Relic

Man I love Aussie horror, some of the best horror films I’ve ever seen have been Australian.
From The Babadook to Wolf Creek, from Lake Mungo to Blackwater and The Loved Ones, they are always fearless, honest and brutal.

And they often have something to say, some subversive undercurrent to give the horror an extra push of relevance and emotion. Relic is yet another in that line of excellent psychological horror like The Babadook before it.

The story itself is a simple one, or at least it has a simple premise; Edna, the matriarch of the family, has gone missing. Her daughter, Kay, and granddaughter, Sam, arrive at her remote house in the bush to try and figure out what happened to her.
Between long-range searches, visits with the local Constabulary, and chatting to neighbours they piece together a timeline and get an idea of the challenges and difficulties Edna had faced and created in the months leading up to her disappearance.
And when she suddenly reappears at the house with apparently no memory or explanation of what happened to her forthcoming, it seems to her family that perhaps she brought something of a little strangeness back into the house with her.

Is the house haunted? Is it a portal to somewhere else? What is the strange banging on the walls they hear? Who is that old man in Kays flashbacks? What is the relevance of the abandoned cabin behind the property? What is that creeping black mould that seems to be overtaking the home? Is Edna even who she appears to be?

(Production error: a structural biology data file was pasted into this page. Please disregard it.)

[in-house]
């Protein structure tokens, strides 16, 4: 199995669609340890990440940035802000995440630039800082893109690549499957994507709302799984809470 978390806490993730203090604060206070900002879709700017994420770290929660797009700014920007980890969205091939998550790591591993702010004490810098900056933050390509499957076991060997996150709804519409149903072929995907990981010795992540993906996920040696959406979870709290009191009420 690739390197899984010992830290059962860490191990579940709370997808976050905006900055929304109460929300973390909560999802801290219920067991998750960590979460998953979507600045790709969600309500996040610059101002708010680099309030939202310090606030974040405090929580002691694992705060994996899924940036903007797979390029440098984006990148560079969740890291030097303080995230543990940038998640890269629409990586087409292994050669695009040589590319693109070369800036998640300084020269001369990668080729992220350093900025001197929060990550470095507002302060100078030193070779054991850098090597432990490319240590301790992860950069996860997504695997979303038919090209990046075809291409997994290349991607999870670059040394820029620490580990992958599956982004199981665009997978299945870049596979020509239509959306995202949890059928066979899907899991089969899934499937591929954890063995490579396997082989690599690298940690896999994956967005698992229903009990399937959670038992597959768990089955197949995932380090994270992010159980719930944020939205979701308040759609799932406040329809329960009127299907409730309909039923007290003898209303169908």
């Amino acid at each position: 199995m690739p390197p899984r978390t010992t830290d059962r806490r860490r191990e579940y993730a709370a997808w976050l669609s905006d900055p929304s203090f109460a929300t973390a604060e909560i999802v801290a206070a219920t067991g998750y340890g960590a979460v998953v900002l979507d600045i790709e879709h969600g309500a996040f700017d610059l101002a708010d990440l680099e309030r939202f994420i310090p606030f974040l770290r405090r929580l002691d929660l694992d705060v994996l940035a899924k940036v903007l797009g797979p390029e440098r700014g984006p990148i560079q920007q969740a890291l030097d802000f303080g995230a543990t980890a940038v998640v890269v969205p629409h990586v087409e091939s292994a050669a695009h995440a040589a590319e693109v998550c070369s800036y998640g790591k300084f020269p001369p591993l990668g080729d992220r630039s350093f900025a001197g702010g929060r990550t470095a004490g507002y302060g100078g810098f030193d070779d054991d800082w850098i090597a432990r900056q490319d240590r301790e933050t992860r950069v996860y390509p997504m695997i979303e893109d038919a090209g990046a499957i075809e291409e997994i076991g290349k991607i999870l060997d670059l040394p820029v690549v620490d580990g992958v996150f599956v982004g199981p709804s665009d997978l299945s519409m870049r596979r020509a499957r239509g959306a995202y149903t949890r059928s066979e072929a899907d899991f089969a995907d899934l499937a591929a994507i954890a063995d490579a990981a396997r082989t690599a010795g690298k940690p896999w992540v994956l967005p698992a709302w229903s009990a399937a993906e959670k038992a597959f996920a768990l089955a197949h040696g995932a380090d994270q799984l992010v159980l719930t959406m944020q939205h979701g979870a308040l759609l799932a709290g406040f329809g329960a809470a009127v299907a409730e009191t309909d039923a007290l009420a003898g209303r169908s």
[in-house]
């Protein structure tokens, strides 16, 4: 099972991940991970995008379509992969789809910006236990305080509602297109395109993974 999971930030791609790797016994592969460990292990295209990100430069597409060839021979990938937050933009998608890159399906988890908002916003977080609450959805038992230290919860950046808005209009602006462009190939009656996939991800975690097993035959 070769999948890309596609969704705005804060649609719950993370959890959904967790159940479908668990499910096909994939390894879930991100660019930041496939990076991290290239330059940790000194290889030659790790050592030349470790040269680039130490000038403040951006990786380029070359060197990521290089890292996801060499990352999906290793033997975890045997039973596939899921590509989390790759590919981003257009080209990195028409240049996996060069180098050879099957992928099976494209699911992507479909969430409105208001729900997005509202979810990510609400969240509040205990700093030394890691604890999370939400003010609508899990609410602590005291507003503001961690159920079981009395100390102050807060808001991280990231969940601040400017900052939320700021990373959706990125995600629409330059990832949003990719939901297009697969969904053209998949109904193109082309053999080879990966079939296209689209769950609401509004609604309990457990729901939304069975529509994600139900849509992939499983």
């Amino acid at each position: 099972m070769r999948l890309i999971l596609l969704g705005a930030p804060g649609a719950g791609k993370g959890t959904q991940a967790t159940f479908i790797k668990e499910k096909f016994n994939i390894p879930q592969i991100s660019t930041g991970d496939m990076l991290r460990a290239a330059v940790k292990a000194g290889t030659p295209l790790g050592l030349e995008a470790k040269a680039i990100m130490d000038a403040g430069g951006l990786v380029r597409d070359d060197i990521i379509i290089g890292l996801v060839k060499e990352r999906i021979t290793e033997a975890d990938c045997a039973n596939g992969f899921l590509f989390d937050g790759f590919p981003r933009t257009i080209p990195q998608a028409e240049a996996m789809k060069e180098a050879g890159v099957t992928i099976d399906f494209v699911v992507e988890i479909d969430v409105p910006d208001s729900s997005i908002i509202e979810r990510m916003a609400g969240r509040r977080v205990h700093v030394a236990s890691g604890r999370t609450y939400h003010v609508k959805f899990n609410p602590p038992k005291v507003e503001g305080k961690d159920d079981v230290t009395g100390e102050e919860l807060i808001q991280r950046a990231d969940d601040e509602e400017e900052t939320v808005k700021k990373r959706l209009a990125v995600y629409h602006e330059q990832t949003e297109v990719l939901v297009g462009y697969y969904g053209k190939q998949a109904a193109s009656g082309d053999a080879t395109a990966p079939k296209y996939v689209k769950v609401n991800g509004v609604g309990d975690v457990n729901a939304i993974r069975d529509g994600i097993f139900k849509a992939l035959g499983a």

Dark, brooding and pregnant with portent, the patient viewer is rewarded with a thrilling finale that leads to a horrific but tender denouement.

For all intents and purposes this is a three-hander, and every actor here is exemplary, with Emily Mortimer quietly heart-breaking as the pressured Kay, Robyn Nevin as Edna and Bella Heathcote strong and real as Sam, invested in her family with the youthful arrogance of someone who has bitten off far more than she should be expected to chew.

It’s hard to pick a stand out but the nuance and range of emotion that Nevin manages to play across her face and her eyes without a word of dialogue is truly impressive.

Horror has given us some absolutely amazing performances that have been shamefully not embraced by the academy and I suspect this will definitely be another one of those, but without that snobbery in the film industry these performances would and should be recognised
The direction by writer/director Natalie Erika James is assured, intelligent and heartfelt.

This is a film of layers; the top layer is the traditional horror and it’s done well, but the layer underneath is the good stuff, the gold.
While this film in its entirety could be viewed as a metaphor, I believe that there are greater complexities here than that. A film you ponder for a long time afterwards, deeply effected and remembering with admiration the seeds of information that were sown throughout its runtime. I was surprised to find a film that made me a gasp in horror once or twice but also made me cry at the end.
A deeply personal experience, this one wears its heart on his sleeve and unashamedly so.

Not everyone will respond well to this, I suspect the gorehounds and the people who enjoy films like ‘The Slenderman’ et al – readily digested horrors that still litter the multiplexes – will not enjoy the measured, delicate pace and storyline, not the almost Arthouse subversity.


But I did.

I liked it a lot.


8/10

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